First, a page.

But learning and practicing consent isn’t a silver bullet for prevention, Cushman says: “Plenty of young people could spout off the definition of consent, but until we really shift our ideas about gender, power, and sexuality, we’re not going to see lasting change.”

Research does suggest that a curriculum that draws attention to gender or power in relationships, fosters critical thinking about gender norms, helps students value themselves, and drives personal reflection is much more likely to be effective at preventing pregnancy and sexually transmitted infections.

 

There’s also research that indicates that clinging to harmful gender norms is associated with being less likely to use contraceptives and condoms. And women and girls who feel they have less power in a sexual relationship may experience higher rates of sexually transmitted infections and HIV.

While researchers don’t yet know whether comprehensive sex ed can reduce sexual violence, Hauser believes it’s an important part of prevention.

“Comprehensive sex ed is absolutely essential if we’re ever going to be successful in combatting this culture,” she says.

But not all students have access to such a curriculum in their schools. While California, for example, requires schools to provide medically accurate and LGBTQ-inclusive sex ed, more than two dozen states don’t mandate sex ed at all. Some don’t even require medically accurate curricula.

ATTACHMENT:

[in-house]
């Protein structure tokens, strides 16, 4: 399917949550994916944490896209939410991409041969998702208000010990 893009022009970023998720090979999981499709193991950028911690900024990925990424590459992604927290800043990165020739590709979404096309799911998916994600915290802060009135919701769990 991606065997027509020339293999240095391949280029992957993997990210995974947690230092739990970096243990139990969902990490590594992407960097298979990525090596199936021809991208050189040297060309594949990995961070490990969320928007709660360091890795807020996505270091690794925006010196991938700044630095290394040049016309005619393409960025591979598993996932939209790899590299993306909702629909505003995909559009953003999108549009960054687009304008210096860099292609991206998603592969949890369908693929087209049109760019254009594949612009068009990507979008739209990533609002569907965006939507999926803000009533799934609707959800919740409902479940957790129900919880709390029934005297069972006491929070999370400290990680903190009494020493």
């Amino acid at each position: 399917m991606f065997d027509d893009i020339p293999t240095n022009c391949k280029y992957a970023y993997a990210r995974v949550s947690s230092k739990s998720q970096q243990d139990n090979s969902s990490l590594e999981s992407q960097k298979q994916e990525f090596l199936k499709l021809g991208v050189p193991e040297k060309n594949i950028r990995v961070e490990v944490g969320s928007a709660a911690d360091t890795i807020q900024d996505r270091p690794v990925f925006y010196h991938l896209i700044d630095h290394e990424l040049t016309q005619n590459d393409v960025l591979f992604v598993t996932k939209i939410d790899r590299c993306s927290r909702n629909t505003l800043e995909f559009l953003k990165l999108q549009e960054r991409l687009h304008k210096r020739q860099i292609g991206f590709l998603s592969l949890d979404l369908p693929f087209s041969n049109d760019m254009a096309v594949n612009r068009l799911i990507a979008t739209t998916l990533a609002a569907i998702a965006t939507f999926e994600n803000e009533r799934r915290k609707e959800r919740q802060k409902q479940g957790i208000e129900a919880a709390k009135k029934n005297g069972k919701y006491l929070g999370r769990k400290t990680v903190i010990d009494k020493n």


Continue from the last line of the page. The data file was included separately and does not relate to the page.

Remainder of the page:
The Trump administration is no fan of comprehensive sex ed, either. It recently axed federal funding for pregnancy prevention programs and appointed an abstinence-only advocate to an important position at the Department of Health and Human Services.

Research shows that abstinence-only education is ineffective. It can also perpetuate traditional gender roles, which often reinforce the idea that girls and women bear the responsibility of preventing sexual assault.

Cushman understands that parents who don’t want their children learning about comprehensive sex ed are just worried for their kids, but she says the knowledge they gain isn’t “dangerous.”

Even if some parents can’t shake the worry that it might be, the firestorm over Harvey Weinstein’s behavior and the outcry from his victims are proof that we need to better educate young people about sex, consent, and healthy relationships.

It’s simply unconscionable to teach girls and women, by design or accident, that sexual violence is their fault.

“We have an obligation to make sure [youth] have the knowledge and skills they need to make the decisions that are best for them,” Cushman says. “Sex ed really does have the power to shift our perceptions.” 

Complete Article HERE!

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It’s Surprisingly Hard to Ban Toxic Sex Toys

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But Here’s How to Protect Yourself